We would like to acknowledge and thank all of the participants and families for their valuable contribution to our study. This work was funded by NIH/NINDS (R01 NS040752 to DHG), CNPq (Conselho Nacional de Desenvolvimento Científico e Tecnológico to JRMO and MZ), CAPES (Coordenação de Aperfeiçoamento de Pessoal de Nível Superior to JRMO), FAPESP/CEPID (State of São Paulo Research Foundation to MZ), FACEPE (Fundação de Amparo à Ciência e Tecnologia do Estado de Pernambuco to JRMO), Australian NHMRC (program grant 510135 to PBM), Ministry of Education and Science, Republic of Serbia (grant no. 175090 to VK, MJ, VD, and IN), and NIMH (K08 MH86297 to BLF). MJS and BQ are supported by research contracts from the Institute of Health Carlos III, European Regional Development Funds (FEDER) and the Botin Foundation. JG is supported by NIH (PSO AG008702-22 to M. Shelanski).

Conflict of interest

AEL declares that he has served as an advisor for Abbott, Allon Therapeutics, Astra Zenica, Avanir Pharmaceuticals, Biovail, Boerhinger-Ingelheim, BMS Cephalon, Ceregene, Eisai, GSK, Lundbeck A/S, Medtronic, Merck Serono, MSD, Novartis, Santhera, Solvay, and Teva; received grants from Canadian Institutes of Health Research, Dystonia Medical Research Foundation, Michael J. Fox Foundation, National Parkinson Foundation, Parkinson Society of Canada, and Ontario Problem Gambling Research Centre; received publishing royalties from Saunders, Wiley-Blackwell, Johns Hopkins Press, and Cambridge University Press; and has served as an expert witness in cases related to the welding industry. All the other authors have no conflicts to disclose.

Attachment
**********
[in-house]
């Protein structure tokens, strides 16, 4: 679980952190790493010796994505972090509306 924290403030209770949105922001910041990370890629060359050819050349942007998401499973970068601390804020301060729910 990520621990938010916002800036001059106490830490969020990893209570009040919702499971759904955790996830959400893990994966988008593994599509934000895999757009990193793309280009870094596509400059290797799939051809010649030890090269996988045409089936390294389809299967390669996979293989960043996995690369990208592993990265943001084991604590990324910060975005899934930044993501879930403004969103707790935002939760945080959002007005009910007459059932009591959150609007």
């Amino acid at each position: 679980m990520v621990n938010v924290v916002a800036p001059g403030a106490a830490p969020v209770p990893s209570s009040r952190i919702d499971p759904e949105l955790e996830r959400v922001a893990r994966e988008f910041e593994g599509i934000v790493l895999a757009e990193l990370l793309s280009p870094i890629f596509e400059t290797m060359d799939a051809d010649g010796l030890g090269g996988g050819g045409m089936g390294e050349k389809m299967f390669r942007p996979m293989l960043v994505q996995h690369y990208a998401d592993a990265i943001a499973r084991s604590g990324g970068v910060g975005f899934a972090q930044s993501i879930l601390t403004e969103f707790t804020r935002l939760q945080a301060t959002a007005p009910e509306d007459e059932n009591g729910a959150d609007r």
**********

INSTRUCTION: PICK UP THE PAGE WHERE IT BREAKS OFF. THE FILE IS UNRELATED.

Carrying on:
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Copyright information

© Springer-Verlag Berlin Heidelberg 2013

Authors and Affiliations

  • Sandy Chan Hsu
    • 1
  • Renee L. Sears
    • 1
  • Roberta R. Lemos
    • 2
    • 3
  • Beatriz Quintáns
    • 2
    • 4
  • Alden Huang
    • 1
  • Elizabeth Spiteri
    • 1
    • 5
  • Lisette Nevarez
    • 1
  • Catherine Mamah
    • 1
    • 6
  • Mayana Zatz
    • 7
  • Kerrie D. Pierce
    • 8
  • Janice M. Fullerton
    • 8
    • 9
  • John C. Adair
    • 10
  • Jon E. Berner
    • 11
  • Matthew Bower
    • 12
  • Henry Brodaty
    • 13
  • Olga Carmona
    • 14
  • Valerija Dobricić
    • 15
  • Brent L. Fogel
    • 1
  • Daniel García-Estevez
    • 16
  • Jill Goldman
    • 17
  • John L. Goudreau
    • 18
  • Suellen Hopfer
    • 1
    • 19
  • Milena Janković
    • 15
  • Serge Jaumà
    • 20
  • Joanna C. Jen
    • 1
  • Suppachok Kirdlarp
    • 21
  • Joerg Klepper
    • 22
  • Vladimir Kostić
    • 15
  • Anthony E. Lang
    • 23
  • Agnès Linglart
    • 24
  • Melissa K. Maisenbacher
    • 25
  • Bala V. Manyam
    • 26
  • Pietro Mazzoni
    • 17
  • Zofia Miedzybrodzka
    • 27
  • Witoon Mitarnun
    • 21
  • Philip B. Mitchell
    • 28
  • Jennifer Mueller
    • 29
  • Ivana Novaković
    • 15
  • Martin Paucar
    • 30
  • Henry Paulson
    • 31
  • Sheila A. Simpson
    • 27
  • Per Svenningsson
    • 30
  • Paul Tuite
    • 32
  • Jerrold Vitek
    • 32
  • Suppachok Wetchaphanphesat
    • 21
  • Charles Williams
    • 25
  • Michele Yang
    • 1
    • 33
  • Peter R. Schofield
    • 8
    • 9
  • João R. M. de Oliveira
    • 34
  • María-Jesús Sobrido
    • 2
    • 4
  • Daniel H. Geschwind